I do solemnly and sincerely declare that I make the solemn declaration conscientiously believing same to be true and by virtue of the provisions of the oaths act___
It is worthy of note that the distinction between an affidavit and a written statement on oath is that while the former becomes evidence upon being sworn, the latter becomes evidence upon adoption in court.
In the case of GTB PLC v. ABIODUN (2017) LPELR-42551(CA) the Court of Appeal held that failure to include the words of footing in an affidavit/written statement on oath renders it incompetent.
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However, the same Court of Appeal in the case of Enyi v. Prodeco Int’l Ltd (2018) LPELR-44690 (CA) stated that failure to include the words of footing is only a defect as to form and not substance as stipulated by S. 4(3) of the Oaths Act.
It is worthy of note that in GTB’s case (2017) the words of footing were included but not in the exact words as laid down in the Oaths act. The court held that failure to comply with the exact words makes the oath invalid.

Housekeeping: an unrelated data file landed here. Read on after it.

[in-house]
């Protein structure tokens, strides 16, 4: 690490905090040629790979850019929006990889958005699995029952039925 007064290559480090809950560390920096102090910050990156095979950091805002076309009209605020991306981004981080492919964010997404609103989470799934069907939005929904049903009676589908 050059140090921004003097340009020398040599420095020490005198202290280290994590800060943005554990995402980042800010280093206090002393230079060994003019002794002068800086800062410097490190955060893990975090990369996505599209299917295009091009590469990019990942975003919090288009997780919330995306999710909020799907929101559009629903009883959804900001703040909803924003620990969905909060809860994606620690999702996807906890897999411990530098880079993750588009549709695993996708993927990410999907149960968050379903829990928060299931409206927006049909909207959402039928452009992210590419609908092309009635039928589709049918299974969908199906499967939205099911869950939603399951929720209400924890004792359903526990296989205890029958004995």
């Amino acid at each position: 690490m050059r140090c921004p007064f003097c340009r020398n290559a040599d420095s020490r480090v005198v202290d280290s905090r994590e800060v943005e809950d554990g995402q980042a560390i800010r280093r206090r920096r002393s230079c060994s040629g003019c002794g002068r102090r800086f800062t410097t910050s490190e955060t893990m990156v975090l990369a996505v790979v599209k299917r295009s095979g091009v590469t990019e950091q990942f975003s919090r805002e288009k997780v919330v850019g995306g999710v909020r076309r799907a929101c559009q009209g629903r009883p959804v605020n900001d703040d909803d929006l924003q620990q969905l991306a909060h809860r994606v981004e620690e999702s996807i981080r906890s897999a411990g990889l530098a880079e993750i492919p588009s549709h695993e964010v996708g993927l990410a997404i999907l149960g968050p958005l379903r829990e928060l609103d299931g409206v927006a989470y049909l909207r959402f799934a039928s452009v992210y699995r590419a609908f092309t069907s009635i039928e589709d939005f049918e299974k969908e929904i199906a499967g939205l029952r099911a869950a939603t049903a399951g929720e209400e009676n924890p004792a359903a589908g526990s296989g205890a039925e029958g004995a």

However, in Enyi’s 2018, the words of footing were not included at all. Yet the Court of Appeal held that it is only a defect as to form not substance and that upon adoption, the defect is cured.
Also, In MTN v. OLATUNDE (2021) LPELR-54927 (CA) counsel raised an objection to a “Statement on oath” because the words of footing stated I depose to this “Affidavit” in good faith…Instead of I depose to this “Statement on oath” in good faith. The Court of Appeal held that it is only a defect as to form and not substance. See also ACCESS BANK PLC & ORS v. MODAKOL (2022) LPELR-57017(CA).
While they may be other decisions, by virtue of the principle of law in Alao v. Unilorin (2008) 1 NWLR (Part 1069) 421 the latter decision will be followed.
SUPREME COURT DECISION
The Apex Court however seemed to have settled the issue in the Case of Adejugbe v. Aduloju (2022) 3 NWLR (Part 1816) 131, where the Apex court held that failure to include the words of footing is only a defect as to form and not substance as laid down by S. 4(3) of the Oaths Act. Hence the oath is still valid. See also Solola v. State (2005) 2 NWLR (Pt.937)460.
Also, Section 113 of the Evidence Act, 2011 states that the court shall permit an affidavit to be used notwithstanding that it is defective in form if the court is satisfied that it is sworn before a person duly authorised. (A typical example can be when you errorneous state “Sworn to at the Magistrate Court Registry” meanwhile you meant to say “High Court Registry” but the process none the less is signed by the commission for oaths of the High Court.